The Government’s Second Point
The Government futher contended that even if the Court of Review were to find that the C.S.R.T. was insufficient to establish the jurisdictional predicate, Colonel Brownback or any other military commission judge could make such jurisdicitional findings. Lyle Denniston at SCOTUSBlog refers to this as broadened powers . I slightly disagree with this characterization, and perhaps I’m making an overly picky point (it was merely listed in the title of the post) but the government’s argument was that this is a power that the M.C.A. grants to the military commission judge as an “other competent tribunal” and is consistent with procedures found in courts martial, I’m not sure that I’d characterize it as a broadened power (but it has much broader implications which I’ll detail below).
The Court of Review’s Decision
Clearly the government’s arguments are in the alternative, as pointed out by Judge Francis in the transcript record at Page 14, Line 10. The court thus rejected the government’s first point and ruled in favor of the government’s second point. The court found that the government should have been afforded the opportunity to present evidence in support of its position on jurisdicitional issues and that the military commission had the power to consider its own jurisdiction. Making a point of this the court cited to arguments made by Captain Keith Petty at the military commission hearing in Guantanamo. The court stated:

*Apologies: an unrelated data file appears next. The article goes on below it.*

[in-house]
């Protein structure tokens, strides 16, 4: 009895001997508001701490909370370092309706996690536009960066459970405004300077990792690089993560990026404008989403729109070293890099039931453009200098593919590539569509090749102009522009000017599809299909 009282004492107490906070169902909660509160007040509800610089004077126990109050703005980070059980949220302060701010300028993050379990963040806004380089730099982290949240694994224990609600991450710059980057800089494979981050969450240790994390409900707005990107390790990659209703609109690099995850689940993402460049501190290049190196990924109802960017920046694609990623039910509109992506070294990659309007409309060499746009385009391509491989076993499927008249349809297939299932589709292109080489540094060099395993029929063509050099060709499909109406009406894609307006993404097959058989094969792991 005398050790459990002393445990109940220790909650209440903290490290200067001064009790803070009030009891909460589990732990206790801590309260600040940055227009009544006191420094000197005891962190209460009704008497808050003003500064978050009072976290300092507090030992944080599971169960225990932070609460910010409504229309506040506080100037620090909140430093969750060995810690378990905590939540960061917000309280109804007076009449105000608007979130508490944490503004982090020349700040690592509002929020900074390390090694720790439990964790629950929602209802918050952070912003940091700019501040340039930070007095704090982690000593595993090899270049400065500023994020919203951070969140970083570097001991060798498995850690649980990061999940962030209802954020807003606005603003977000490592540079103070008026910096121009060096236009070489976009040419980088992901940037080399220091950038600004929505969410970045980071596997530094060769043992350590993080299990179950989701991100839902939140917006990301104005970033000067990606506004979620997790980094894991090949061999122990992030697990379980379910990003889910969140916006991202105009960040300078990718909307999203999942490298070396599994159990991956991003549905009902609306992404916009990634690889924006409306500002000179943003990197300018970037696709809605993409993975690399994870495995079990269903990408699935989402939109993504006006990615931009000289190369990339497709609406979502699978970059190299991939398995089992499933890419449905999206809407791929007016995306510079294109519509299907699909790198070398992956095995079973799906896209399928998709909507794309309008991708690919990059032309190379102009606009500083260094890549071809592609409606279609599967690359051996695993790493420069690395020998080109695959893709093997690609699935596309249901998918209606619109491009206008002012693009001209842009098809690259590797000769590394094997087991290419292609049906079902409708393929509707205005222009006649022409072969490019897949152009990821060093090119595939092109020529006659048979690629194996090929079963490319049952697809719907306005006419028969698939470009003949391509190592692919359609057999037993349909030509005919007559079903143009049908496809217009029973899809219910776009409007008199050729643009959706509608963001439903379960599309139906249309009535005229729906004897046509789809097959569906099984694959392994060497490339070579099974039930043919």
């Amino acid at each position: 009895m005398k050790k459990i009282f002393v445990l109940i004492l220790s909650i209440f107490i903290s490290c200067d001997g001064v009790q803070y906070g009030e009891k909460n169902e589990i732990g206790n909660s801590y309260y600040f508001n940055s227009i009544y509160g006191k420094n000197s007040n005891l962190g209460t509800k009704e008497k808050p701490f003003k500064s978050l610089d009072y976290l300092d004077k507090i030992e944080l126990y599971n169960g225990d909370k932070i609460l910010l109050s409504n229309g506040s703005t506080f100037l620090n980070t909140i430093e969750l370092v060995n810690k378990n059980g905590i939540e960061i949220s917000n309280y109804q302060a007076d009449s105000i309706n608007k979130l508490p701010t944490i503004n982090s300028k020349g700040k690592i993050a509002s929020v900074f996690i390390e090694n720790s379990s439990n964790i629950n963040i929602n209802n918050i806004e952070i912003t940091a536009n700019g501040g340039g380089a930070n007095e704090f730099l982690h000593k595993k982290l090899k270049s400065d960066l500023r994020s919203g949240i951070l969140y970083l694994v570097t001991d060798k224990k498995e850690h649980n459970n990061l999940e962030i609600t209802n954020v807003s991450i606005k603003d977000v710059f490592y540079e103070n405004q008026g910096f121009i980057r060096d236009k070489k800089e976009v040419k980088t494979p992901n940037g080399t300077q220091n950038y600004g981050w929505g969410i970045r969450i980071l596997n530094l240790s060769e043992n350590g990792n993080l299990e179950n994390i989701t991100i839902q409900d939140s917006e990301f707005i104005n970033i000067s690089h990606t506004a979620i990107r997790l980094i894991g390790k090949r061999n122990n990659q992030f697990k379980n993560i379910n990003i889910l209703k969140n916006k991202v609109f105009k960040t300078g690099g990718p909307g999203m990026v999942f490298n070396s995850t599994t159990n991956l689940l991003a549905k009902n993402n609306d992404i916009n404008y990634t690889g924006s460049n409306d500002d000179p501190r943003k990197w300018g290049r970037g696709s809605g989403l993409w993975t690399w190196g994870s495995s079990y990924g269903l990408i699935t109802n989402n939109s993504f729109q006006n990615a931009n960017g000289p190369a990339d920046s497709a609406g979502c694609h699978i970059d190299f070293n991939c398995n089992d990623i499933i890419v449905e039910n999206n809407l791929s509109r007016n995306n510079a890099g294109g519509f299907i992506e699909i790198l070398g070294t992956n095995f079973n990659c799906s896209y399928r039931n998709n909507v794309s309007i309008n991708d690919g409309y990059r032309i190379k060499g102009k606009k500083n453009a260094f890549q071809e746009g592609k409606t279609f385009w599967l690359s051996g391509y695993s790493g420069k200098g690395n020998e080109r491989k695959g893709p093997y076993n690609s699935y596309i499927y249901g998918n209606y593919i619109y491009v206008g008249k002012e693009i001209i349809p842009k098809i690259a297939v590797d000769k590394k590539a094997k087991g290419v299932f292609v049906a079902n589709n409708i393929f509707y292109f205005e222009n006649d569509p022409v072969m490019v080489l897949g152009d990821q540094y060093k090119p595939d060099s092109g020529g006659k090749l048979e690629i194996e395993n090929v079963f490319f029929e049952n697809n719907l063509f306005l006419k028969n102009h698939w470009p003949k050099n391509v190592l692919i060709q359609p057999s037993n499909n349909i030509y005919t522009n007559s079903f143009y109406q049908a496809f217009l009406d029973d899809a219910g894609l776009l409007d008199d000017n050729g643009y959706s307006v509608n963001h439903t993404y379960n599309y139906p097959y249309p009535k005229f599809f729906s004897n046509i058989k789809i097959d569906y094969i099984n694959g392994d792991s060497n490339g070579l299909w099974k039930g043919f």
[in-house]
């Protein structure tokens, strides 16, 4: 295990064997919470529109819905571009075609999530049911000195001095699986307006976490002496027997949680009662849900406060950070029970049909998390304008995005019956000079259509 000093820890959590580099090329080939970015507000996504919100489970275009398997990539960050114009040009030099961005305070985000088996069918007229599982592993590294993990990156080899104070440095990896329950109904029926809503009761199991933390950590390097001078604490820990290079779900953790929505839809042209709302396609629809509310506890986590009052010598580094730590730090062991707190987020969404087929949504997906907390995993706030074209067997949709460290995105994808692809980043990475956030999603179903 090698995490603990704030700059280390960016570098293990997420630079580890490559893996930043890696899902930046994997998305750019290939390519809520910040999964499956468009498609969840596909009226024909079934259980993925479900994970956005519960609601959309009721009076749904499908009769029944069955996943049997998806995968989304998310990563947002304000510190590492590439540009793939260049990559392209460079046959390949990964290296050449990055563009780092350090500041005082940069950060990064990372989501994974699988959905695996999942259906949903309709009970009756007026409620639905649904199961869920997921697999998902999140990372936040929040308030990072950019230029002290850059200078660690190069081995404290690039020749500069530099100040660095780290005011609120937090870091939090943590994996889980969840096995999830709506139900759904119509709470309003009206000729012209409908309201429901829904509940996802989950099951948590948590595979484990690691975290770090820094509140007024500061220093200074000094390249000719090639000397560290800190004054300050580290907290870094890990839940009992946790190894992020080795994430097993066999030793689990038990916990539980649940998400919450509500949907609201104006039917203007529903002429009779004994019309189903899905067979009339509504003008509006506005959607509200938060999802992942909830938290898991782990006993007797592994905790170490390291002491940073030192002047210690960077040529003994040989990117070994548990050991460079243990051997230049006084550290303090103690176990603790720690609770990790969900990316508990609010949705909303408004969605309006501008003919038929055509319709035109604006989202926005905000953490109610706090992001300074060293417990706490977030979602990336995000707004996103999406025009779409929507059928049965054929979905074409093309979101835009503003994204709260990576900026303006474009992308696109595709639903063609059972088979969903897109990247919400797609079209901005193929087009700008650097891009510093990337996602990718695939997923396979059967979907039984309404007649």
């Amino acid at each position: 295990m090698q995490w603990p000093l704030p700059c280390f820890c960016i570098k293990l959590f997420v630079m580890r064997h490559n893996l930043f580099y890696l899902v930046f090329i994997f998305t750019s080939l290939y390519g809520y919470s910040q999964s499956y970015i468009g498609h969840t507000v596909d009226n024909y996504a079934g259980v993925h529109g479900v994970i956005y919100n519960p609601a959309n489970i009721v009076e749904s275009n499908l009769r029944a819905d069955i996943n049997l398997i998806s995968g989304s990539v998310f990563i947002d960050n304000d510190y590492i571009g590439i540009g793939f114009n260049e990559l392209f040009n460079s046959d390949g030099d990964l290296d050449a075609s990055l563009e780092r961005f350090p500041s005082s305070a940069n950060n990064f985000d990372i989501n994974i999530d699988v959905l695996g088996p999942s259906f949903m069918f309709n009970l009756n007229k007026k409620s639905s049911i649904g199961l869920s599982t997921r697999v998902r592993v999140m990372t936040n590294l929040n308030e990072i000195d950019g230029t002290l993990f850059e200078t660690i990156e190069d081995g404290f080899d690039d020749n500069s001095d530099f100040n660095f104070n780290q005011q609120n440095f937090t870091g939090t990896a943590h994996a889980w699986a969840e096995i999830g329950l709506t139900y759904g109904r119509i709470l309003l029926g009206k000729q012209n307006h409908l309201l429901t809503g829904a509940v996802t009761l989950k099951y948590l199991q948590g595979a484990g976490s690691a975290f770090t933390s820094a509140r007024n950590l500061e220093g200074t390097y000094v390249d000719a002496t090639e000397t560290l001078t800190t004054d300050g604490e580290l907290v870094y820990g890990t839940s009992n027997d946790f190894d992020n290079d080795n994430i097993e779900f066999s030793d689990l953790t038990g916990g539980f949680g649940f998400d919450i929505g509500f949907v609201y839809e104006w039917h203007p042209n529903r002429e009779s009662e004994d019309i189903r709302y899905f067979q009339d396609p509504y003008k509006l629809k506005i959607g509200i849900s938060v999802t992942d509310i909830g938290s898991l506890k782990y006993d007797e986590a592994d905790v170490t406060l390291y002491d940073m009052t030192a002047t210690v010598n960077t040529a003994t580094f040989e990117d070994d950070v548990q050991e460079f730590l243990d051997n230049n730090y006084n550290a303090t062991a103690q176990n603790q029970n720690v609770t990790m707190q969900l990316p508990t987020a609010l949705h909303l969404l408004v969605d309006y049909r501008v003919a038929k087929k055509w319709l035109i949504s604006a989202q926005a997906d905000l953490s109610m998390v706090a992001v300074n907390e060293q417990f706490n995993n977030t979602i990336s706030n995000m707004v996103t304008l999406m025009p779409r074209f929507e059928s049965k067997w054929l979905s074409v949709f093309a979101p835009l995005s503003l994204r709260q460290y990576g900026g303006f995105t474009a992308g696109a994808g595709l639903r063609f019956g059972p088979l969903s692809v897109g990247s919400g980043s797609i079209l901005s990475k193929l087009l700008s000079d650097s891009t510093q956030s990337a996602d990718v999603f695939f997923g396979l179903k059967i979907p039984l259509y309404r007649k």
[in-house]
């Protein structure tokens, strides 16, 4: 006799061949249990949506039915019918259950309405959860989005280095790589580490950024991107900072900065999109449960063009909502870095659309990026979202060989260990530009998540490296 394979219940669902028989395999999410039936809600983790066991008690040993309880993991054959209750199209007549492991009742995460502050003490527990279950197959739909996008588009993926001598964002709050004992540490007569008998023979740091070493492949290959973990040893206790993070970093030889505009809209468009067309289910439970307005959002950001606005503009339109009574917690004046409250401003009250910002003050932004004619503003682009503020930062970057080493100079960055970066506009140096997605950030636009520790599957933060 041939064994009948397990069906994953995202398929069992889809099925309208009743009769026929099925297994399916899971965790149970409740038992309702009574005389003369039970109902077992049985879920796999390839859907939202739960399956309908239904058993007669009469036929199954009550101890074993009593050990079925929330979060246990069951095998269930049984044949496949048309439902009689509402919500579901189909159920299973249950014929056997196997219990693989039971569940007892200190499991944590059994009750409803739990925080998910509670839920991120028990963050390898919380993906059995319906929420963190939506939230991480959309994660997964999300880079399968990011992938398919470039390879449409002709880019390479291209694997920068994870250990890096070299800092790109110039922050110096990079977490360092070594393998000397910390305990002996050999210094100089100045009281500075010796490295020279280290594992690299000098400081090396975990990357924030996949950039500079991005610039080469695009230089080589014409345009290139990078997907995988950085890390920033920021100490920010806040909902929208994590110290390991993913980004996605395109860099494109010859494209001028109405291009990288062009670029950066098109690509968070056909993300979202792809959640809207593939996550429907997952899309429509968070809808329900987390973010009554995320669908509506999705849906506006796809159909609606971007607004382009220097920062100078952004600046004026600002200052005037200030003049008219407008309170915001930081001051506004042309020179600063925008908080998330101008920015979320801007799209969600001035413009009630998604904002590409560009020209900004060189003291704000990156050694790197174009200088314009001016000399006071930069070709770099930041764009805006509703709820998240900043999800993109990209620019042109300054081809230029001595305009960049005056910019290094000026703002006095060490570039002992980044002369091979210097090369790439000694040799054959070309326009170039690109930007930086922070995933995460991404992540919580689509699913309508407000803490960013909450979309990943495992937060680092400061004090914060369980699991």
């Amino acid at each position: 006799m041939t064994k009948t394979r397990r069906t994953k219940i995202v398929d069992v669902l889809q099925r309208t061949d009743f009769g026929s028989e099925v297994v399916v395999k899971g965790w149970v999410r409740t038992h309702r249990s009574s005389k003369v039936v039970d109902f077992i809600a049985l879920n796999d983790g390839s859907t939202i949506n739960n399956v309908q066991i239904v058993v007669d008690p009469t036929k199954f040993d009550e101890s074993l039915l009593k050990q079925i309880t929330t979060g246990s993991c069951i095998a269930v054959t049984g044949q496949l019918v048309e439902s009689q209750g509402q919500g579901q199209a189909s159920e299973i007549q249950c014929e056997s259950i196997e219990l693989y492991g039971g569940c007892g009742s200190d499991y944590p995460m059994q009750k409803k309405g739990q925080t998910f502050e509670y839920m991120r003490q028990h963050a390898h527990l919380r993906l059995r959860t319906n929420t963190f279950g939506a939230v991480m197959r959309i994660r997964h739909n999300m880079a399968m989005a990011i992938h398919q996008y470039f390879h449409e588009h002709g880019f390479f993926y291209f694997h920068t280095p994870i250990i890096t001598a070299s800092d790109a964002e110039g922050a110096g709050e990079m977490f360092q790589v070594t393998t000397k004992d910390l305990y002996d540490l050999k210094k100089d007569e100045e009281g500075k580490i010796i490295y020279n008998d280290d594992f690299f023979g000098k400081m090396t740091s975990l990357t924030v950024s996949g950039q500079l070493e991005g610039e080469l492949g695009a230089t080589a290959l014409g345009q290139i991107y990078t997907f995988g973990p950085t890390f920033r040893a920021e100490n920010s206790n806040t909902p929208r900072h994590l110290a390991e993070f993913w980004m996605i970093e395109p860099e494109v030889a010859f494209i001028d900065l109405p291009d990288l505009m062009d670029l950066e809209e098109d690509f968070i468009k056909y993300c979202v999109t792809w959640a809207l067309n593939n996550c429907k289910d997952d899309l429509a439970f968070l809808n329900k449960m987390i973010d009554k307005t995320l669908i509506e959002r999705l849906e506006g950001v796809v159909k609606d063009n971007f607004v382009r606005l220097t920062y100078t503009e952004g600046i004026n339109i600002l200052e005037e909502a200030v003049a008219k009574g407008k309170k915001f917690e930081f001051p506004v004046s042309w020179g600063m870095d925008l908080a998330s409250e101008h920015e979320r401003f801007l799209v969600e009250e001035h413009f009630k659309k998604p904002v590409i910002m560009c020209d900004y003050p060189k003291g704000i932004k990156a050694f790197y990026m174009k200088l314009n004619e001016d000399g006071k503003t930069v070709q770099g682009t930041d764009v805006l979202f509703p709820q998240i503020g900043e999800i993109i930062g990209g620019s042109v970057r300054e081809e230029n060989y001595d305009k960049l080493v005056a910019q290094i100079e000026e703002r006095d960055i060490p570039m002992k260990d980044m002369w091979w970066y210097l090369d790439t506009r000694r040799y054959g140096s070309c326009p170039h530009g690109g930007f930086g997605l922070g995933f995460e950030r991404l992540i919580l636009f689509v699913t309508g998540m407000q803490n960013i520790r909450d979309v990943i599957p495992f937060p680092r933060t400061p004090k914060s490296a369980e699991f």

The assistant prosecutor then specifically listed the evidence the Government would present in support of Mr. Khadr’s “unlawful enemy combatant” status, which inter alia, included a videotape of Mr. Khadr ‘engaged in unlawful combat activities including wearing civilian attire and making and planting roadside bombs,’ admissions made by Mr. Khadr, and other statements that implicated him in conducting such unlawful activities.
The points made here by the court, by the government and never contested by the defense are that evidence clearly exists to establish that Mr. Khadr was an unlawful enemy combatant, the question is whether that determination was properly made and who may make that determination. The court finds the determination was not properly made, but the military commission judge may make such a determination.